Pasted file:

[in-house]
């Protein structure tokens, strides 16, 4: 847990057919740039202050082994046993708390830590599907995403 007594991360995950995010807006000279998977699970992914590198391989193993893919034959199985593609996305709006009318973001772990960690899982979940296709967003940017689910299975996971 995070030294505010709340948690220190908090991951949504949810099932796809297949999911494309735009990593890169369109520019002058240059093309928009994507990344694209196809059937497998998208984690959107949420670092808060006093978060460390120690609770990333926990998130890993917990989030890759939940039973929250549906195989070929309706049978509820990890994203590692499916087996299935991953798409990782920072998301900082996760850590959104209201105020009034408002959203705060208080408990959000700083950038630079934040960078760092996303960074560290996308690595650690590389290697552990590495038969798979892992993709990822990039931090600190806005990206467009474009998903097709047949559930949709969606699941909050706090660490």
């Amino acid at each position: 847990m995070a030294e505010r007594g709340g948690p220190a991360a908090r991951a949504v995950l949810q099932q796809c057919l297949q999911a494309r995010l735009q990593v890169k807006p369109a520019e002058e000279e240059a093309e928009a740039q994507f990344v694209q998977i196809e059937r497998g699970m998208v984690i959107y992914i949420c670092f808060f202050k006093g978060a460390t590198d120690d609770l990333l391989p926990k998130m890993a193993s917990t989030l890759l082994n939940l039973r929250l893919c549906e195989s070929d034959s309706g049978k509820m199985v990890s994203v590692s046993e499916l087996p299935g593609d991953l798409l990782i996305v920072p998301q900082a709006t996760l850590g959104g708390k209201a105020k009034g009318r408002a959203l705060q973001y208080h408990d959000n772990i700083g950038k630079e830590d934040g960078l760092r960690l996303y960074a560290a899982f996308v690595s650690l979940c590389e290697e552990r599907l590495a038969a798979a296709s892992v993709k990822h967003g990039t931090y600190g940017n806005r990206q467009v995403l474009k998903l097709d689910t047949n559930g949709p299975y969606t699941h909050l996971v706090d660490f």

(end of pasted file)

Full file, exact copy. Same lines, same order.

[in-house]
């Protein structure tokens, strides 16, 4: 847990057919740039202050082994046993708390830590599907995403 007594991360995950995010807006000279998977699970992914590198391989193993893919034959199985593609996305709006009318973001772990960690899982979940296709967003940017689910299975996971 995070030294505010709340948690220190908090991951949504949810099932796809297949999911494309735009990593890169369109520019002058240059093309928009994507990344694209196809059937497998998208984690959107949420670092808060006093978060460390120690609770990333926990998130890993917990989030890759939940039973929250549906195989070929309706049978509820990890994203590692499916087996299935991953798409990782920072998301900082996760850590959104209201105020009034408002959203705060208080408990959000700083950038630079934040960078760092996303960074560290996308690595650690590389290697552990590495038969798979892992993709990822990039931090600190806005990206467009474009998903097709047949559930949709969606699941909050706090660490």
């Amino acid at each position: 847990m995070a030294e505010r007594g709340g948690p220190a991360a908090r991951a949504v995950l949810q099932q796809c057919l297949q999911a494309r995010l735009q990593v890169k807006p369109a520019e002058e000279e240059a093309e928009a740039q994507f990344v694209q998977i196809e059937r497998g699970m998208v984690i959107y992914i949420c670092f808060f202050k006093g978060a460390t590198d120690d609770l990333l391989p926990k998130m890993a193993s917990t989030l890759l082994n939940l039973r929250l893919c549906e195989s070929d034959s309706g049978k509820m199985v990890s994203v590692s046993e499916l087996p299935g593609d991953l798409l990782i996305v920072p998301q900082a709006t996760l850590g959104g708390k209201a105020k009034g009318r408002a959203l705060q973001y208080h408990d959000n772990i700083g950038k630079e830590d934040g960078l760092r960690l996303y960074a560290a899982f996308v690595s650690l979940c590389e290697e552990r599907l590495a038969a798979a296709s892992v993709k990822h967003g990039t931090y600190g940017n806005r990206q467009v995403l474009k998903l097709d689910t047949n559930g949709p299975y969606t699941h909050l996971v706090d660490f």